Ireland is tiny. Its population is smaller than New Zealand’s, so how could the Irish ever have generated the cash for so many trips to the hairdressers, so many lobsters and so many Rollers? And how, now, as they become the first country in Europe to go officially into recession, can they not see the financial meteorite coming? Why are they not all at home, singing mournful songs?

 

It’s the same story on this side of the Irish Sea, of course. We’re all still plunging hither and thither, guzzling wine and wondering what preposterously expensive electronic toys the children will want to smash on Christmas morning this year. We can’t see the meteorite coming either.

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Written by morris

December 15, 2008 at 10:29 am

Millions of Monkees

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I came across the following story on Guerrilla News Network posted on bacchuss blog. Being a lover of monkeys, and always on the lookout for a good analogy, I thought it would be worth sharing:

Once upon a time a man appeared in a village and announced to the villagers that he would buy monkeys for $10 each.

The villagers, seeing that there were many monkeys around, went out to the forest and started catching them. The man bought thousands at $10 and, as supply started to diminish, the villagers stopped their effort.

He next announced that he would now buy monkeys at $20 each. This renewed the efforts of the villagers and they started catching monkeys again. Soon the supply diminished even further and people started going back to their farms.

The offer increased to $25 each and the supply of monkeys became so scarce it was an effort to even find a monkey, let alone catch it!

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Written by morris

December 10, 2008 at 10:50 pm

The ending of the Jewish financial system

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How can a free market economy fail? Simply based on supply and demand.

Because it was not a free market economy.
Supply and demand is an intrinsic law of nature.

2_great_depression

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Written by morris

December 8, 2008 at 12:21 pm

Wouldn’t a Debt amnesty cure the Credit Crunch?

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Year Amount it took to
equal $1 in 1913
1913 $1.00
1920 2.02
1925 1.77
1930 1.69
1935 1.38
1940 1.41
1945 $1.82
1950 2.43
1955 2.71
1960 2.99
1965 3.18
1970 3.92
1975 $5.43
1980 8.32
1985 10.87
1990 13.20
1995 15.39
2000 17.39
2001 $17.89
2002 18.17
2003 18.59
2004 19.08
2005 19.73
2006 20.18
2007 20.94
2008 21.57
Source: Bureau of Labor Statistics.

The Shrinking Value of the Dollar

The CPI inflation calculator uses the average Consumer Price Index for a given calendar year. This data represents changes in prices of all goods and services purchased for consumption by urban households. This index value has been calculated every year since 1913. For the current year, the latest monthly index value is used. In 2008, for example, it took $21.57 to buy what $1 bought in 1913. Note that in 1920, it cost $2.02, and declined in 1925 and through the 1930s, illustrating the effect of the Great Depression, when prices slumped. Prices did not pass $2 again until 1950.  Source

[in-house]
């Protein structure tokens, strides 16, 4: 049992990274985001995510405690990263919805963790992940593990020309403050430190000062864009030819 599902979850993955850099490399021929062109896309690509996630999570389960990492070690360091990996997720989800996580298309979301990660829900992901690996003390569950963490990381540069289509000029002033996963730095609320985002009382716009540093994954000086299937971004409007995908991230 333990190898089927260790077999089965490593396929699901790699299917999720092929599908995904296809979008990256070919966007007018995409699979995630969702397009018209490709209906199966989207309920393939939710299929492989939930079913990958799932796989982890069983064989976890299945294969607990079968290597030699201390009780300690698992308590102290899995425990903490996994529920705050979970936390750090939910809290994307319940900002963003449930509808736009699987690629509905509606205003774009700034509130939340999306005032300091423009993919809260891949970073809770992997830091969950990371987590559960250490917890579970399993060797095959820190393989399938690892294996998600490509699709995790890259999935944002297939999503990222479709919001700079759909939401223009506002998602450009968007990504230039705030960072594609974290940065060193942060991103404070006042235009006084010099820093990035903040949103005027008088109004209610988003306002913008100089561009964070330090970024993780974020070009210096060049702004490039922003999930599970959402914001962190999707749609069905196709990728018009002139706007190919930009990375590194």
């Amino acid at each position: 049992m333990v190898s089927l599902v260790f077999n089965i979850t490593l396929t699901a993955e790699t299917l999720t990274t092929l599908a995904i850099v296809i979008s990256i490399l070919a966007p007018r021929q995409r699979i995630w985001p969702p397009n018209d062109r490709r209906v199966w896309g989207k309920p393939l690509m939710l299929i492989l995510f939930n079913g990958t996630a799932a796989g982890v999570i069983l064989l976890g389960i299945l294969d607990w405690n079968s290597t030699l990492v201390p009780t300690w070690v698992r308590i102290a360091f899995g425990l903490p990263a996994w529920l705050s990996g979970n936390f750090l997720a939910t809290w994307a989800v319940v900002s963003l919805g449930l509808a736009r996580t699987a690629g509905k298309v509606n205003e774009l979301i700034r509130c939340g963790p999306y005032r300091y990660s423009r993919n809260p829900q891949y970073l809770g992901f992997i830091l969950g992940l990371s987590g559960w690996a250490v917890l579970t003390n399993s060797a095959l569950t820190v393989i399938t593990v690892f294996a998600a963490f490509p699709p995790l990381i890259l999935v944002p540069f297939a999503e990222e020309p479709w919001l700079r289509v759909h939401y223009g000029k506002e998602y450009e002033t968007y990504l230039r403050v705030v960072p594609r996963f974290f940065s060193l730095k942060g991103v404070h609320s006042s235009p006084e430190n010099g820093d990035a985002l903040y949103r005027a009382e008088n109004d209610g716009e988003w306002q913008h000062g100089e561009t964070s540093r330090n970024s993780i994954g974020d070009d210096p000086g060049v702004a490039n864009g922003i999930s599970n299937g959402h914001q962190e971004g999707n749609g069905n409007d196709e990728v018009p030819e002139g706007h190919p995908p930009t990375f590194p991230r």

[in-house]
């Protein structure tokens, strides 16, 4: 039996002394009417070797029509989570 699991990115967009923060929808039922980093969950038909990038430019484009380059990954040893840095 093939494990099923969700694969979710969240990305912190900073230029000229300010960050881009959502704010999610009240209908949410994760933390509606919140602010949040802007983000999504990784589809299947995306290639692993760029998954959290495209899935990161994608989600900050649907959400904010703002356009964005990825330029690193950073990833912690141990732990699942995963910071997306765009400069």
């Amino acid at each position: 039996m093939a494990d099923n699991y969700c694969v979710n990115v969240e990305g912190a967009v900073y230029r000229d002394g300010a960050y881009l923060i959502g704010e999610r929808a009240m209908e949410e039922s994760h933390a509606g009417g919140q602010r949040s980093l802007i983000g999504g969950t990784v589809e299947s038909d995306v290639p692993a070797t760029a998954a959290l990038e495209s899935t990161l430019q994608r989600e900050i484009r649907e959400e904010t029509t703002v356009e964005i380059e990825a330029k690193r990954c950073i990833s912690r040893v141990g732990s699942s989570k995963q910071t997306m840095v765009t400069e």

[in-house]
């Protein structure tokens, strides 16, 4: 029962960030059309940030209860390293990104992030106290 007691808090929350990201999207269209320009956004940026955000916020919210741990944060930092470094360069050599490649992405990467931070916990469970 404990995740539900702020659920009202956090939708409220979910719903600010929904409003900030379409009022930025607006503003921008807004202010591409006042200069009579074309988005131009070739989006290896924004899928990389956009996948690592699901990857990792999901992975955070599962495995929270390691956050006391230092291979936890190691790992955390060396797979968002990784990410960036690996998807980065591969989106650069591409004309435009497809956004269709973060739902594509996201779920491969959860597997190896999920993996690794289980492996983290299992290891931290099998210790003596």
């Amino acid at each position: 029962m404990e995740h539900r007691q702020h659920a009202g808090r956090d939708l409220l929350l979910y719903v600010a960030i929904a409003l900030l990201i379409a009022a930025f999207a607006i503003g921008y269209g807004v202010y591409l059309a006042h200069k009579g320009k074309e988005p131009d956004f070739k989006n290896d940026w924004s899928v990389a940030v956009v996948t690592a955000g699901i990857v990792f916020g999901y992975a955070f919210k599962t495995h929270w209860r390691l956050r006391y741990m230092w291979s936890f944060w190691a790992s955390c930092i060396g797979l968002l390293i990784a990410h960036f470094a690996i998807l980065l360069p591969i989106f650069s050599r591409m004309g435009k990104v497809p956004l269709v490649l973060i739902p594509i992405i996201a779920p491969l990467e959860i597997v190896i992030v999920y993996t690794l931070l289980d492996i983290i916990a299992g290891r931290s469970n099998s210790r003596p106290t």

Debt amnesty to cure credit crunch.

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If all debts were canceled we could at least pick up where we were before the crash.

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All debt personal and corporate and sovereign.

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The wealthy who live in a mansion, would still be wealthier than those without a mansion. But all Mortgages would be canceled. Someone who spent 30 years paying off their mortgage would see their neighbour who has only lived there and made payments for a year get to own their place as well.

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Some countries would benefit more than others. Pakistan, Iceland and the Ukraine would be happy to forget their debts. And of course the USA.

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At first you might think China, Russia and Europe could be upset to lose the value of the bonds they are holding. But: China could say, ‘we have industrialised, we still have the factories, and we are still better off than we were’. Russia also has seen its fortunes rise over the last decade.

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And anyway, how much chance do Russia and China have of ever getting their dues for the bonds they hold? And the dollar has to devalue sooner or later, and probably such a big devaluation that the foreign dollar holdings would be greatly diminished.

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Europe anyway seems to be a big owner in the Fed, and has through its intimate ties with the US, shared in the easy life the US created through deregulation, the Subprime and massive borrowing.

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Even personal debts to the credit cards, and to one another are cancelled at a specific date, say with ten weeks notice, so everyone has time to come to some understanding and settlement.